What if…?

‘What would life be like if you had one arm tied behind your back all the time?

Recent on the technology scene is the appearance of devices that support “multi-touch”, and while it will probably take years to discover the interesting learning capabilities such devices promise, I think that these devices mark a significant break through in human-machine interaction.

An Analogy

Think of what it would be like if you went through life with one arm behind your back. Think of all the things that you could not do or that at best would be very hard to accomplish. You could not pick up large objects, could not hold a bag of groceries and open a door without great difficulty, hold paper steady on a desk while writing on it. Try it keep one arm behind you back for 1/2 a day and see how many things change.

Going through life with one arm behind your back is like a point and click, touch screen interface; we can do one thing at a time and mostly in serial order. Of course point-and-click seemed like a such a breakthrough capability (and it was) because before it, in effect we had both hands tied behind our backs, having to act through ancient rune-like keyboard languages with names like the “Command Line Interface”.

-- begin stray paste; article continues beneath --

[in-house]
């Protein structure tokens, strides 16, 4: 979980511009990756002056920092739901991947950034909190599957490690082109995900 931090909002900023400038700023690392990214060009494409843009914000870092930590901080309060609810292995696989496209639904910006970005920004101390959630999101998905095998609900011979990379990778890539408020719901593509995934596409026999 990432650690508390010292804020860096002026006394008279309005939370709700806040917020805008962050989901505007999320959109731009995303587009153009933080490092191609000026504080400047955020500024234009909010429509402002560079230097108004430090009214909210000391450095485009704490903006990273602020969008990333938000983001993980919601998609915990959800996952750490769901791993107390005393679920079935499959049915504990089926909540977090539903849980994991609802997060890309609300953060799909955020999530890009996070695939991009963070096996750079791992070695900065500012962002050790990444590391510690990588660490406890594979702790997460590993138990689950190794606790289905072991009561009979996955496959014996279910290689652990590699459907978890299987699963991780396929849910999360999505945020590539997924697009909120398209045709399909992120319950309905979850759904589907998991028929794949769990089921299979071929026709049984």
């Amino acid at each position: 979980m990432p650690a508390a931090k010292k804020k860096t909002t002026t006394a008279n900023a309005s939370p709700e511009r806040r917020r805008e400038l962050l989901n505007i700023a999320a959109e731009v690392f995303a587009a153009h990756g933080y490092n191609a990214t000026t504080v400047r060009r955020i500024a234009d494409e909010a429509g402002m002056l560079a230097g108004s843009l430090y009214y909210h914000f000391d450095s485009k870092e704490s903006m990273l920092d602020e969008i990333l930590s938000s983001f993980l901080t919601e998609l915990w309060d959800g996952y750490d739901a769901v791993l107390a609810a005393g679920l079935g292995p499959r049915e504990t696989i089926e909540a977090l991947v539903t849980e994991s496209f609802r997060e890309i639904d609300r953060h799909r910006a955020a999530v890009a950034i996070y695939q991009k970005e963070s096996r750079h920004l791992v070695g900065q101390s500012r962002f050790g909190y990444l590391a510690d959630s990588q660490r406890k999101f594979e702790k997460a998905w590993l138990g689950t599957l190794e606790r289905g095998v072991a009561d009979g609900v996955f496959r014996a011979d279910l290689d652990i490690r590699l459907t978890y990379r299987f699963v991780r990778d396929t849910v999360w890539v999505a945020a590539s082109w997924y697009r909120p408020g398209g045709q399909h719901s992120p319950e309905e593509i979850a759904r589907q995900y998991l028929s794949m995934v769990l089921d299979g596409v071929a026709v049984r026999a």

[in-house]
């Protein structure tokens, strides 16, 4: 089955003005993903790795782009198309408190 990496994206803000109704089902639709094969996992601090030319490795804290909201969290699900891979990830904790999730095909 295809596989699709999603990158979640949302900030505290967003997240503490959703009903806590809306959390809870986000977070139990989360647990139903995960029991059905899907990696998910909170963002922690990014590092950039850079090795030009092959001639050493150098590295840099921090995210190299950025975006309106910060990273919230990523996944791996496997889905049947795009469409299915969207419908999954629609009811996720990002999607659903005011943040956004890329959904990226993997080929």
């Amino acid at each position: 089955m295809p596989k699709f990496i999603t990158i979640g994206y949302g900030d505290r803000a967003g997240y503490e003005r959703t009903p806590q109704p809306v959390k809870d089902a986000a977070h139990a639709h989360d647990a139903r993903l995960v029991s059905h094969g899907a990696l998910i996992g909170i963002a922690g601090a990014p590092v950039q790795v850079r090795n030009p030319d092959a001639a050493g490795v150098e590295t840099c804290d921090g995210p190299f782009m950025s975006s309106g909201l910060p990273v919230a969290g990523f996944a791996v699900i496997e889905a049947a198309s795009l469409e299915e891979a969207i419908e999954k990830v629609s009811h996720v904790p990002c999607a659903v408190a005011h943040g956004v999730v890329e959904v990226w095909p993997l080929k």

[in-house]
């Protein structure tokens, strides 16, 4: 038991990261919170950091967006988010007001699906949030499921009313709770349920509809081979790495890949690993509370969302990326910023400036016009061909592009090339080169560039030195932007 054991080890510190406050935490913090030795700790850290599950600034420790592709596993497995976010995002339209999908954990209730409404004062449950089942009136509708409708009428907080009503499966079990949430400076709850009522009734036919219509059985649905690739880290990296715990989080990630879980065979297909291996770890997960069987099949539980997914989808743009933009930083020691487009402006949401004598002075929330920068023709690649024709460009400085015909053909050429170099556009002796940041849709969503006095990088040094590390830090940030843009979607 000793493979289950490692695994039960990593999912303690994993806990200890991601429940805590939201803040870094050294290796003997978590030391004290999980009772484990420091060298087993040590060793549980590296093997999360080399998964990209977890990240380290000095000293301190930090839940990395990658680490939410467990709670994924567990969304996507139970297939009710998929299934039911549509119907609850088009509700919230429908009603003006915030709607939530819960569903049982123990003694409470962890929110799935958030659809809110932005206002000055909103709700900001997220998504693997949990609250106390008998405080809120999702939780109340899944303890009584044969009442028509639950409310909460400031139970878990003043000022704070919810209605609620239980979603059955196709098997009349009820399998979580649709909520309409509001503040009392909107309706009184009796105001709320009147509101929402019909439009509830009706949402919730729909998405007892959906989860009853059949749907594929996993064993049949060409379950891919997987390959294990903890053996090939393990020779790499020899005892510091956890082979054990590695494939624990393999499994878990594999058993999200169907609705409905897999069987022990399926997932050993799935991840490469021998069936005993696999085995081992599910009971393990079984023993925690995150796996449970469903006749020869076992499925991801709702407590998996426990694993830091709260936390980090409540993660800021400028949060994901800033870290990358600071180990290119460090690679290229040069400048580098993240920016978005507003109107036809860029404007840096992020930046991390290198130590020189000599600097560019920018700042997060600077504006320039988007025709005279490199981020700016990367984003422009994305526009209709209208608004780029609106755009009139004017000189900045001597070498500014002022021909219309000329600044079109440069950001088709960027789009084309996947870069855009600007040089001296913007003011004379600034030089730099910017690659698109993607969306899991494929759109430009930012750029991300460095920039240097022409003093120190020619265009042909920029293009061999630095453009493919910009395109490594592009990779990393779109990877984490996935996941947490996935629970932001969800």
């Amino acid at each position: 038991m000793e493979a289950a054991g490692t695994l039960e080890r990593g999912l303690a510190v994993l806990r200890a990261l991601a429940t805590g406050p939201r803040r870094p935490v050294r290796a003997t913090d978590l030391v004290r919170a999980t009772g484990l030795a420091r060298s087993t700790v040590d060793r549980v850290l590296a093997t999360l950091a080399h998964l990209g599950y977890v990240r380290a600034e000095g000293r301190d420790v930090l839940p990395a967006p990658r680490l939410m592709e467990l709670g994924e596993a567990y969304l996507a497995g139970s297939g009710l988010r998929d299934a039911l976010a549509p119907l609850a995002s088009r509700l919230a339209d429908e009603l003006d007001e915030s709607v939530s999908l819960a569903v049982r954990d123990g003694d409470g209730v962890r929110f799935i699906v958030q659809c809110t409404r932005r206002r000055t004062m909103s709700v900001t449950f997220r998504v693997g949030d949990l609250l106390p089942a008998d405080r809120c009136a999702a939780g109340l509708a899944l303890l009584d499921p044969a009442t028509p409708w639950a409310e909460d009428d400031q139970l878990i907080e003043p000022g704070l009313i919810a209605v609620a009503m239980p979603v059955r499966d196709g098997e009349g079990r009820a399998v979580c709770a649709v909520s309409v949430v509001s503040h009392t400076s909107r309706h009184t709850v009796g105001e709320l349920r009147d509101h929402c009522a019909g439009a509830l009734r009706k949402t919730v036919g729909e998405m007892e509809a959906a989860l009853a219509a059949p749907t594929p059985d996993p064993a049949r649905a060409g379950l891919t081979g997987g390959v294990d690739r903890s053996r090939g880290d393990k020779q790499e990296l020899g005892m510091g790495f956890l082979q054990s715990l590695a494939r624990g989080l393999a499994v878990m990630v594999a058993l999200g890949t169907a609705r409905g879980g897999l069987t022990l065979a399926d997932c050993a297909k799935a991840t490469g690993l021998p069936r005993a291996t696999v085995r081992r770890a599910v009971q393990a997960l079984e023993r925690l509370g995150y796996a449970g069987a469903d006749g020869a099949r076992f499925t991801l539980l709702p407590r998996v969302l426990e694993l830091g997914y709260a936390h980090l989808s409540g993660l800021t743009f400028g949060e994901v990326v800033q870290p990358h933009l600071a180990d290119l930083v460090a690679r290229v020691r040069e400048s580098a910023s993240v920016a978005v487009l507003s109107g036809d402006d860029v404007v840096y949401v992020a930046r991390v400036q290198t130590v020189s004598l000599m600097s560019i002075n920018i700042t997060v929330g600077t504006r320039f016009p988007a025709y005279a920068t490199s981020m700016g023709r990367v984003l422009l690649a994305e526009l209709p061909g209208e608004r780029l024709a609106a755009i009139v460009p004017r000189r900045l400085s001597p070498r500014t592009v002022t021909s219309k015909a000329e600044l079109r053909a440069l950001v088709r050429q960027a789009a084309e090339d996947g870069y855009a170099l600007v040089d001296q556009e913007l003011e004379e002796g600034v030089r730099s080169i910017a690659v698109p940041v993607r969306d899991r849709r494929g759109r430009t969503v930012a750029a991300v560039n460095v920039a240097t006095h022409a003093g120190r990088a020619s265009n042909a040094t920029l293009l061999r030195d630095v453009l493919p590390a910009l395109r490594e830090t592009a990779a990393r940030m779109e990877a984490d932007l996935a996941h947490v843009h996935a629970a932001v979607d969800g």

Now imagine you have that second arm free, and you can now do all those things that require two arms or two hands. How different is life? How many different things can you do because you have two arms and hands that can act together? Multi-touch, interfaces are like that; literally enabling you to live in a world of machines with two hands (with apologies to those who rightly say the iPod touch is one-hand multi-touch–remember this is an analogy). Suddenly you can communicate, not just an instance of location, but you can communicate a gesture; movement, direction, time, pressure, velocity and acceleration. Not only can you do one thing with one hand, and something different with the other, you can make both hands work together.

While the machines will take time to evolve and be married to compelling needs, from the user’s perspective multi-touch is a fundamentally expanded capability, one that did not exist before. Both metaphorically and literally, just like in life, the user can now do several different but coordinated things at the same time.